Elite ultramarathon runner Dean Karnazes rang alarm bells when he shared a disturbing video he shot during a 150-mile endurance race last weekend. Breathless and bloodied, Karnazes said in the post that he’d been “attacked by a coyote” out on the trail, and had managed to fend the predator off using poles he’d taken for support.
Now some animal experts are saying his account of the coyote’s behavior might be slightly closer to that seen in Looney Tunes than reality.
“I just had something rather terrifying happen,” Karnazes says in a graphic clip shared with his 102,000 Instagram followers. “I’m out on a 150-mile trail run, and I just got attacked by a coyote. That was a first. It knocked me over. Thankfully, I was running with poles, so I whacked it and it ran away. Kind of brutal. Not sure what I’m gonna do. I guess I gotta keep going, or else it’ll probably come back for me.”
In an email to SF Gate, he further elaborated that he had “peed [his] pants” during the assault. “That was also a first,” the hardcore runner added.
But in the aftermath of the 3 a.m. incident, National Park Service officials say they spoke to Karnazes and found that calling it an “attack” might be something of a misnomer. “To be clear, the fall, rather than the coyote itself, was the source of Karnazes’ injuries,” NPS spokesperson Julian Espinoza told SF Gate. “It wouldn’t be accurate to refer to the encounter as an attack.”
Coyote experts were also somewhat dubious about some of the behavior the 59-year-old celebrity athlete claims to have witnessed. After saying the animal had lunged for his just-unwrapped energy bar, Karnazes admonished the public to stop feeding wild coyotes. “This has got to stop,” he wrote in a Monday Facebook post. “If you see someone feeding a coyote, please say something. The local Rangers are doing the best job they can, but we trail runners are out in these areas more than anyone.”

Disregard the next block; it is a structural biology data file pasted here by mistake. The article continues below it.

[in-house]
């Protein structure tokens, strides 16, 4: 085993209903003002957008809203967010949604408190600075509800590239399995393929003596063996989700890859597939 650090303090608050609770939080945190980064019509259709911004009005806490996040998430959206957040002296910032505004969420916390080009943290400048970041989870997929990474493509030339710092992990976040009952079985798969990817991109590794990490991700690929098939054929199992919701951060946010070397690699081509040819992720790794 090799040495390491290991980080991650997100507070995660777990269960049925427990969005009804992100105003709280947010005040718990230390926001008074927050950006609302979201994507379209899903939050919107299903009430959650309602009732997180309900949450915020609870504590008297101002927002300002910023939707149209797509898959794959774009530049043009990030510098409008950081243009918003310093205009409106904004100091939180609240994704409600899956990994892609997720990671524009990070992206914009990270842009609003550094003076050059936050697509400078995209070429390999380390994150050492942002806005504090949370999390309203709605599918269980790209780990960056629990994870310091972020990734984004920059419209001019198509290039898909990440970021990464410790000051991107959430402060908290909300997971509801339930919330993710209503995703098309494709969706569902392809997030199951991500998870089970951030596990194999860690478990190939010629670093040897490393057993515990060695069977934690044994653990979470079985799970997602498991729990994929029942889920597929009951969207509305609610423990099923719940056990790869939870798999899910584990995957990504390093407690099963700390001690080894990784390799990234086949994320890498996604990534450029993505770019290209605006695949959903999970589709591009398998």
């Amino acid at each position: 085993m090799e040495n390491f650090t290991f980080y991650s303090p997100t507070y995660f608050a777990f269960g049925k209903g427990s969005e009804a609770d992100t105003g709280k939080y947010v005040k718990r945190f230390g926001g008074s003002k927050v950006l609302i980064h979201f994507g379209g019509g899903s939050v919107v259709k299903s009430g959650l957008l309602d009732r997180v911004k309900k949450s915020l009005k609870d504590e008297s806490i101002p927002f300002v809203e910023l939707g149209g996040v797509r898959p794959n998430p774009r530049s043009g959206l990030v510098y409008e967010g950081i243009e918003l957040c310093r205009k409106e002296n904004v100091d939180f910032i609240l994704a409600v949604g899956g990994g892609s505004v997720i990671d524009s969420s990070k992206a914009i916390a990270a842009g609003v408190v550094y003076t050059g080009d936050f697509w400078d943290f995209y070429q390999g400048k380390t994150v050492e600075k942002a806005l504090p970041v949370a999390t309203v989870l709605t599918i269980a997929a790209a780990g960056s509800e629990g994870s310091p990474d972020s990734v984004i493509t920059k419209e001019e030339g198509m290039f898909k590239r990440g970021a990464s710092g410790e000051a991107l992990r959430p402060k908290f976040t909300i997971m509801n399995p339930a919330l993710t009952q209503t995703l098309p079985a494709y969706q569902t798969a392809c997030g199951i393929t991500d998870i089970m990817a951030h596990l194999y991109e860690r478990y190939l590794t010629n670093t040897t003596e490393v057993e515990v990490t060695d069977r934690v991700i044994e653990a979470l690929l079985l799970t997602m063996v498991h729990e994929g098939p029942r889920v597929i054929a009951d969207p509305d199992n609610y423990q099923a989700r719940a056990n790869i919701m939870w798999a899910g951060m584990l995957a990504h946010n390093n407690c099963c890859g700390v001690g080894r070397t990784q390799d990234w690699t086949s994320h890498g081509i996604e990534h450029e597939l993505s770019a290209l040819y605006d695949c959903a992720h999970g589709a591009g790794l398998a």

Citing NPS biologists, Espinoza said such behavior would be “extremely unusual,” adding that “coyotes do not sprint at people when they approach them for food.” Camilla Fox, a spokesperson for the animal conservation nonprofit Project Coyote, concurred that such an incident would be “very uncommon” but agreed that feeding wild coyotes is an issue. Fox was also skeptical that Karnazes “heard the coyote snarling above him,” as he claimed, because she said snarling is “not one of their known vocalizations.”
The San Francisco Chronicle also reported that the NPS had tagged several coyotes in the area with ear tags in 2020, but those tags haven’t returned any information relating to the Karnazes incident. What really happened on the trail may forever remain between the runner and the coyote.